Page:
‘The rising costs of fertiliser, labour, machinery, and chemicals means that most landholders only have a couple of options if they want to continue to make a reasonable living above CPI: to get more intensive, or to get bigger.
‘In reality, a lot do both: either expand or farm smarter, which means more inputs and use of available technology to increase productivity.
‘Grazing, whether sheep or cattle, has been all over the place. Ewes have gone from being $250 per head to $100 per head, and lambs from $160 per head to $60–70 per head, which is not enough to make a living from. Cropping fluctuates as well, but lots of people see cropping as more secure.’
Younger farmers are leading the move towards higher-intensity land use. Linda Broadhurst, another co-author of the CSIRO report, believes younger farmers are more prepared to take a risk and be more innovative.
‘Farmers generally express a desire to keep biodiversity in their landscapes,’ Dr Broadhurst says. ‘They are not trying to work against biodiversity; they need information and awareness about the features that support biodiversity and keep it in the landscape.’
Griffith farmer Michael Pfitzner and his wife Larissa farm the plains between Griffith and Hillston in mid-New South Wales. Over the past five years, they have moved from a mixed farming enterprise to 100 per cent cropping.
‘I think most farmers are interested in conservation. We certainly want to leave the place in a better condition than what we walked into,’ says Mr Pfitzner.
The couple have destocked and ‘locked up’ a number of timber lots on their land. Trees include remnant box gums and mallee, among planted pine and other planted native species. In 2012, they won a New South Wales Conservation Farmer of the Year award, presented by the Conservation Agriculture and No-Till Farming Association.
‘The land title now includes those locked up areas – they now can’t be used for anything else, even when the land is sold,’ says Mr Pfitzner. ‘Having those areas locked up and destocked means that there are more native grasses in those areas. We also keep introduced predators such as foxes and rabbits down to look after the native species.’
Mr Pfitzner says he did remove some scattered paddock trees to support his controlled-traffic, zero-till, full-stubble-retention cropping strategy. This was made possible by developing a property vegetation plan in conjunction with the regional catchment management authority, which permitted tree removal in exchange for tree-planting offsets.
The aim of a controlled-traffic cropping system is to improve soils by avoiding random heavy machinery traffic.
‘We retain stubble residues to give us better infiltration rate for moisture and reduce compaction across paddocks,’ adds Mr Pfitzner. ‘We also grow different crop species to improve soil structure and nutrition with minimal disturbance.’
Farmers can encourage biodiversity by allowing paddock trees to coexist with crops.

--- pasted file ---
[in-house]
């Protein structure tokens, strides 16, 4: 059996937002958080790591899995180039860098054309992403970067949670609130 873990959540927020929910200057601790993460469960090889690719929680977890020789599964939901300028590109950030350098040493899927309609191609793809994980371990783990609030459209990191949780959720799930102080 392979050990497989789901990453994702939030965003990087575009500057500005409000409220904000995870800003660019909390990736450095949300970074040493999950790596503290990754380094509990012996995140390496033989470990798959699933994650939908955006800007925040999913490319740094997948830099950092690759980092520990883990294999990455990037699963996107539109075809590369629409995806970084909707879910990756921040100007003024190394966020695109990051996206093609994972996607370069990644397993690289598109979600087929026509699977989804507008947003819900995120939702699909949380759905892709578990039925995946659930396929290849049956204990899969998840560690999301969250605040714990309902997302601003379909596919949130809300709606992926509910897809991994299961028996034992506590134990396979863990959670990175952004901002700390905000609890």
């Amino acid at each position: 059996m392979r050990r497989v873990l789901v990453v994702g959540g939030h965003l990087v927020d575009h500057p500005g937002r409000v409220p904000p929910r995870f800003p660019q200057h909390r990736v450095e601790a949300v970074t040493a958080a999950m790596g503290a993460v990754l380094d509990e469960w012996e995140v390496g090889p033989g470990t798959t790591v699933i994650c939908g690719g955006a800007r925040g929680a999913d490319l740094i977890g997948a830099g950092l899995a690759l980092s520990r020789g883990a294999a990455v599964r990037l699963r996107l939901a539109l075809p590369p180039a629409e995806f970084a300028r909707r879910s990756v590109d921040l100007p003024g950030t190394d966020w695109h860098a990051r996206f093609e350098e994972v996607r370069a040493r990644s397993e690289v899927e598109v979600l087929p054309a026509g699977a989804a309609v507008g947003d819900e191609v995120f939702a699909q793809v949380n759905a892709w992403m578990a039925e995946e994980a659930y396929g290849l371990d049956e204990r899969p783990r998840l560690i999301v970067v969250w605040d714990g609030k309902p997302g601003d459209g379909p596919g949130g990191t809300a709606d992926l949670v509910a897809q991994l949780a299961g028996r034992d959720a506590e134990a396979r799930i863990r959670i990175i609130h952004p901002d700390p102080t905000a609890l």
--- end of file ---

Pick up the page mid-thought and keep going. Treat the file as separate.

The authors of the CSIRO report would like to see farmers retain isolated paddock trees, which are key to encouraging biodiversity in the landscape.
‘You can crop around them, and people do,’ says Dr Cunningham. ‘It just takes some planning. It’s not always popular, in the sense that it might be easier to run your harvester in a straight line.’
‘While preserving these old trees, the next challenge is to find places in the landscape where new trees can regenerate, to maintain the scattered tree landscape into the long term.
‘There is still fantastic biodiversity in our landscape, which Australians value. We can still produce crops and manage landscapes so that we can have production and biodiversity. If we recognise the features in the landscape that biodiversity depends on, such as rocky outcrops, remnant forest woodlands, and wildflowers, we can manage the whole landscape with these features in mind.’
Retaining paddock trees also has the advantage of maintaining diverse land-use options. The trees that are in the way of the harvester one year are the same trees that could provide shelter for stock a few years later if the farmer wishes to return to grazing, or rotate grazing with cropping.
The economics of conservation farming are a challenge. However, this pro-biodiversity attitude gives natural resource professionals and government agencies scope to work with farmers and provide options.
Mr Ryan believes that the kind of short-term incentive schemes traditionally available to farmers to conserve on-farm biodiversity are not adequate to cope with the scale of change currently occurring. Ecological processes, he points out, are much longer and slower than the typical three-year electoral cycle that shapes incentive schemes.
‘I don’t see a massive benefit from small-scale incentive schemes. It has to be on a massive scale: thousands and thousands of square kilometres that need vegetation maintained.
‘There is a temporal dimension as well. There is the short-term impact of the loss of the trees, and the long-term change of losing the next generation of trees, if they’re not regenerating in the long term or we’re not putting trees in for secure long-term outcomes. These scattered trees probably live for 300 years in total. We need to think in at least decadal timescales.’